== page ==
Loveletter To Japan is a collection of night photos from my final evenings in Tokyo.

At first, things were difficult. A language I didn't speak, a half-assed effort to fit into the foreign social protocols of a vastly different society, and no friends or acquaintances.

Even among other international students I realized how varied peoples' values were. We tend to surround ourselves with the same set of people in our own bubble. In my case, these were artists, designers, and coders.

But in Japan, I met with people from all walks of life; ones that didn't care much for my hobbies or art. I was used to sharing a portfolio and website as a conversation starter. Without that, I was left wondering how to find common ground.

But what began as a social challenge became the greatest blessing.

Productivity is all I cared for. But, in Japan, the way of life was simpler. Time didn't quite move as much, and the present remained in clear sight.

In my world, all we spoke about were projects, work, and careers.

But in Japan, among the friends I made, I faced a world where traditional career achievements mattered as little as they should. Along with them, I let go of the burdens and anxieties that plague a reality where your worth is determined by anonymous followers and social validation.

I haven't let go of productivity, but now it shares my mental space with other fulfillment-breeding habits. The struggle is never-ending, but each day spent focusing on what one enjoys doing is a step closer to stripping your happiness away from the hands of others and claiming it for yourself.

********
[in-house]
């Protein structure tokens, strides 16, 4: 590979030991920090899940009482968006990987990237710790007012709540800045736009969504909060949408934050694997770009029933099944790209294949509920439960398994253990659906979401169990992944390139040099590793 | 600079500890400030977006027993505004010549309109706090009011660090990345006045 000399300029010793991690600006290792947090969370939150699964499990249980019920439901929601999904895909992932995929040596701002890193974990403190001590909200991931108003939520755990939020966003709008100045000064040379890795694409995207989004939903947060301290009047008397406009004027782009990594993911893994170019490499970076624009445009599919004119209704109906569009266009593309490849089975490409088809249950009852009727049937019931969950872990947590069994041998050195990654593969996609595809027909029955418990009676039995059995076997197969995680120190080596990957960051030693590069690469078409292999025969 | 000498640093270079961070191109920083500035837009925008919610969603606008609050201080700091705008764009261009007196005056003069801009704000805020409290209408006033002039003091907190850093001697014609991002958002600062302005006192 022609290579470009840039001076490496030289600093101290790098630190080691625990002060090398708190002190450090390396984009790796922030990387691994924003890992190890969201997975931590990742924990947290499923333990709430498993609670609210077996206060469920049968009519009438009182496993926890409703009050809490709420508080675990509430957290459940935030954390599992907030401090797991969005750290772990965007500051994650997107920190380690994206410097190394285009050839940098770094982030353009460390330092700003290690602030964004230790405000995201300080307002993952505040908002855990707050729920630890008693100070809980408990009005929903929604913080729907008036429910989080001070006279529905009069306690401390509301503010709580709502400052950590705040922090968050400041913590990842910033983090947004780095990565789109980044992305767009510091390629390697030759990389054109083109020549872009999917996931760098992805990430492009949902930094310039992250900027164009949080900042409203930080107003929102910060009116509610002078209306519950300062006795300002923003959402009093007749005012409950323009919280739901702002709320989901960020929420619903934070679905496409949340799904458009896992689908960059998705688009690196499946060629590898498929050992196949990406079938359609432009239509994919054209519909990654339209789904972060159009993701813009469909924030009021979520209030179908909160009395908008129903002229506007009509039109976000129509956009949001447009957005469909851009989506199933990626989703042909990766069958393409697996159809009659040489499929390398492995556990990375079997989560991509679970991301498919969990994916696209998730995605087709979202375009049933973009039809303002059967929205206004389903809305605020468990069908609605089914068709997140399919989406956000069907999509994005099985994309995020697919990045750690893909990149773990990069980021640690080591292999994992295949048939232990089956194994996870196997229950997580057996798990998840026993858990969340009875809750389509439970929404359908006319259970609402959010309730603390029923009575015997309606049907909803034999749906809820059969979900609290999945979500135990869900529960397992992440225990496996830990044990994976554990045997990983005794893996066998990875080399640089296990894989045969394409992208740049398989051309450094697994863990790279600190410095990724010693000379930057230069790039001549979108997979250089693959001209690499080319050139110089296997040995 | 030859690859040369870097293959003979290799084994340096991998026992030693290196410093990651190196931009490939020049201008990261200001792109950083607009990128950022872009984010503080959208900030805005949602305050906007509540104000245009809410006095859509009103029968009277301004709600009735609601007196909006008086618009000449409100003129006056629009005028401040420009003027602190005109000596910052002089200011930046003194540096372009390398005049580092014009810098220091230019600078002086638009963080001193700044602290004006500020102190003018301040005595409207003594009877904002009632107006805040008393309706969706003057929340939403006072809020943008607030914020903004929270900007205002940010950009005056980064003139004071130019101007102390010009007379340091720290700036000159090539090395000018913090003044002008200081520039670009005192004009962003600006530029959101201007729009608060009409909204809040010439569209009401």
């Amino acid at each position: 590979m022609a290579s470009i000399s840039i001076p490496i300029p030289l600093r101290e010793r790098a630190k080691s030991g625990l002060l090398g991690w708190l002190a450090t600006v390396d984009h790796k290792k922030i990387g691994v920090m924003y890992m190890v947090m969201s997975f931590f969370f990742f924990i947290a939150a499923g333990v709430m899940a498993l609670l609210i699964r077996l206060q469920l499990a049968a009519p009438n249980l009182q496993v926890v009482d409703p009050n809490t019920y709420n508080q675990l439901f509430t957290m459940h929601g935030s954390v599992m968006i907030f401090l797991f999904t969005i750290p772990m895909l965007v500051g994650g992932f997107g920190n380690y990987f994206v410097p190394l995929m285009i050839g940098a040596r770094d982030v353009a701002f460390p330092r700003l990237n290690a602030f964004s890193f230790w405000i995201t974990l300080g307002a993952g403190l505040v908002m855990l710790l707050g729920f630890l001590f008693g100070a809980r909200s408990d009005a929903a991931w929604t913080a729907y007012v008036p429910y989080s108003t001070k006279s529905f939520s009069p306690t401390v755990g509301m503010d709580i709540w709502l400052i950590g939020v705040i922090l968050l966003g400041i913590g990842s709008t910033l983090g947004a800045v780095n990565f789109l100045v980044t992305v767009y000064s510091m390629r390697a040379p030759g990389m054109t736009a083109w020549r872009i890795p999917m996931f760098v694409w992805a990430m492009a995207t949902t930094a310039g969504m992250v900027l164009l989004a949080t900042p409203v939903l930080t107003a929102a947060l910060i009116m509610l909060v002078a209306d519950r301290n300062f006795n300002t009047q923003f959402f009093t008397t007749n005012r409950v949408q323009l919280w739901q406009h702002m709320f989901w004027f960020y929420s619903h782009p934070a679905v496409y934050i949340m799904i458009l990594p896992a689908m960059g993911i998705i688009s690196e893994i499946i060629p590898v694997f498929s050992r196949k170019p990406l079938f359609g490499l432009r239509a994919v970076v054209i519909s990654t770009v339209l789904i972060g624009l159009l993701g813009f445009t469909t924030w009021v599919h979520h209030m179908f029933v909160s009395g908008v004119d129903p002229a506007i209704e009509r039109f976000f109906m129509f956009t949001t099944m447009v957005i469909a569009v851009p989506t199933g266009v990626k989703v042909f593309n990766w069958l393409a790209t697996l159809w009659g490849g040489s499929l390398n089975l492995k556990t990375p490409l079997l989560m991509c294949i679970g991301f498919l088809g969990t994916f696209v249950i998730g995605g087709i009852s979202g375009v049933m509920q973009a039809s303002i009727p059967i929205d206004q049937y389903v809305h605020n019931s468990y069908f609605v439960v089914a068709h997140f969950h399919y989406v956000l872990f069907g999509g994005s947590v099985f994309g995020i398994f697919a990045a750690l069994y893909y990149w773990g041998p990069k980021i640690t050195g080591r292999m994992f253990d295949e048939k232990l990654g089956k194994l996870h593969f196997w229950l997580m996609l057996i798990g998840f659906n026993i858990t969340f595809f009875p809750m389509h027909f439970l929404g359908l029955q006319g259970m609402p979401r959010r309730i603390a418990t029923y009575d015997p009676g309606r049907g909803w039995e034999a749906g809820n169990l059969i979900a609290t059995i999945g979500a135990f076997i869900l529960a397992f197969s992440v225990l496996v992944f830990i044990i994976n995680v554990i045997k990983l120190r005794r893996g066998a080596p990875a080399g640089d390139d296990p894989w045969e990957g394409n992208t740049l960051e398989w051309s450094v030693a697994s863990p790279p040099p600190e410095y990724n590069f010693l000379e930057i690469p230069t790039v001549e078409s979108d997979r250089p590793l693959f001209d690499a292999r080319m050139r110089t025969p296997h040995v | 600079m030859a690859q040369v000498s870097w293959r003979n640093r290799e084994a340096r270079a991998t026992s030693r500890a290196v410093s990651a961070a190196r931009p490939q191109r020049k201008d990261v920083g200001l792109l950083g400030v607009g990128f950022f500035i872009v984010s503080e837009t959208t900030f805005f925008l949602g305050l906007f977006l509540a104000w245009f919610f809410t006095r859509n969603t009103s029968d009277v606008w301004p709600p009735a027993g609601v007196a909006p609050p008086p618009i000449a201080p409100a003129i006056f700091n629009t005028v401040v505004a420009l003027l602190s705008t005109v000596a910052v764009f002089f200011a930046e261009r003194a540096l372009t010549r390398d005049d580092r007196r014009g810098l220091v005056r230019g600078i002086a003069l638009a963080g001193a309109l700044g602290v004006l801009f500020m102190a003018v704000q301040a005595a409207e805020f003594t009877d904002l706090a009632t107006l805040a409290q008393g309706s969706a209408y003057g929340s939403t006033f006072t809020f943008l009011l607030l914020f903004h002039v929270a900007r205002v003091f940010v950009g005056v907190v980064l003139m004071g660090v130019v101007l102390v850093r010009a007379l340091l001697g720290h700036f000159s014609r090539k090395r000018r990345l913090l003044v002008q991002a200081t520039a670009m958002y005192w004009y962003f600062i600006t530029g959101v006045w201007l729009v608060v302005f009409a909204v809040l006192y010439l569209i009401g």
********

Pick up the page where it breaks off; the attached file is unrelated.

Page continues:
I yearn now for what I had in Japan.

The awkward handshakes and shy smiles of new acquaintences.

The late-night conbini runs, evenings out in the park, and nighttime conversations about the world and life.

The passionate professors who spoke with conviction about syntax, architecture, and games.

The rehearsals and live shows in tiny venues and warm crowds.

The trips through cities and mountains by car, and the exhausting hundreds of kilometers traversed on bicycles.

In short, I yearn for what my time in Japan has taught me: to pursue not only creation, but also experience.

This is all extremely cliché - more than I'd like to admit - but this was the best year of my life. I wanted an adventure, and the experience fulfilled and exceeded those expectations.

To those who made that journey possible, to those who shared it with me, and to those who taught me so much. You know who you are. Thank you, and I look forward to sharing the next adventure with you.